Because of the increasing prevalence of dementia worldwide, combined with limited healthcare expenditures, a better understanding of the main cost drivers of dementia in different care settings is needed.
A systematic review of cost-of-illness (COI) studies in dementia was conducted from 2003 to 2012, searching the following databases: PubMed (Medline), Cochrane Library, ScienceDirect (Embase) and National Health Service Economic Evaluations Database. Costs (per patient) by care setting were analyzed for total, direct, indirect and informal costs and related to the following: (1) cost perspective and (2) disease severity.
In total, 27 studies from 14 different healthcare systems were evaluated. In the included studies, total annual costs for dementia of up to $70,911 per patient (mixed setting) were estimated (average estimate of total costs?=?$30,554). The shares of cost categories in the total costs for dementia indicate significant differences for different care settings. Overall main cost drivers of dementia are informal costs due to home based long term care and nursing home expenditures rather than direct medical costs (inpatient and outpatient services, medication).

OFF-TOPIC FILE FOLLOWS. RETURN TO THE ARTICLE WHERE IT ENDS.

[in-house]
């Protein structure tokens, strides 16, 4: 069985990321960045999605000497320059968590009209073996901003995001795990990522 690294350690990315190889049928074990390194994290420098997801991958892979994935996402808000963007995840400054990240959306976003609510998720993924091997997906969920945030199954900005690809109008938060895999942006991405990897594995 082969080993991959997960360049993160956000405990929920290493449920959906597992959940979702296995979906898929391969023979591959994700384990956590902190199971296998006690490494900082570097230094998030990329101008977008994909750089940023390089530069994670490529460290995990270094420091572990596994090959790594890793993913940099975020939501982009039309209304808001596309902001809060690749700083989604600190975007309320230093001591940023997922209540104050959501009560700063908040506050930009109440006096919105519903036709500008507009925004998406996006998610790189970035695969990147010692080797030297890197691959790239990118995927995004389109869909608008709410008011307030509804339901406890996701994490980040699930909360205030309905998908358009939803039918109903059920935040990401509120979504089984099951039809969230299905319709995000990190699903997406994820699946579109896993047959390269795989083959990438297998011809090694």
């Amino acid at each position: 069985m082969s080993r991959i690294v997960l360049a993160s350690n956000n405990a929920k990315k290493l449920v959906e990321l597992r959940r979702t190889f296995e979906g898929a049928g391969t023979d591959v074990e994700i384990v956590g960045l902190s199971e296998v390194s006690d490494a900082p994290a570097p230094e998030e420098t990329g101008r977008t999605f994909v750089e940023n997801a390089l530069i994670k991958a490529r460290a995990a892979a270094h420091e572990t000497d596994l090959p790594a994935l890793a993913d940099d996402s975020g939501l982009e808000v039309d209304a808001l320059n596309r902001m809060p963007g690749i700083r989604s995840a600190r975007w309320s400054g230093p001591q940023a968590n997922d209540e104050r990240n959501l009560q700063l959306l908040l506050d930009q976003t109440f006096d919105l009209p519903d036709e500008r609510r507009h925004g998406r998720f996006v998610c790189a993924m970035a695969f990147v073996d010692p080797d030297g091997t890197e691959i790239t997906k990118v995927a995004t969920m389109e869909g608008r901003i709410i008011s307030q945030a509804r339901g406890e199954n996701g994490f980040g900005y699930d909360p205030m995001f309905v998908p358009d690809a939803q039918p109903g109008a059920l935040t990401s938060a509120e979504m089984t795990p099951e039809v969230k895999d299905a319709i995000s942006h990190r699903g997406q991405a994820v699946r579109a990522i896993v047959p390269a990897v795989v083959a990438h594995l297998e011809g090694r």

The results of this review highlight the significant economic burden of dementia for patients, families and healthcare systems and thus are important for future health policy planning. The significant variation of cost estimates for different care settings underlines the need to understand and address the financial burden of dementia from both perspectives. For health policy planning in dementia, future COI studies should follow a quality standard protocol with clearly defined cost components and separate estimates by care setting and disease severity. Copyright © 2014 John Wiley & Sons, Ltd.
The main cost drivers in dementia
A systematic review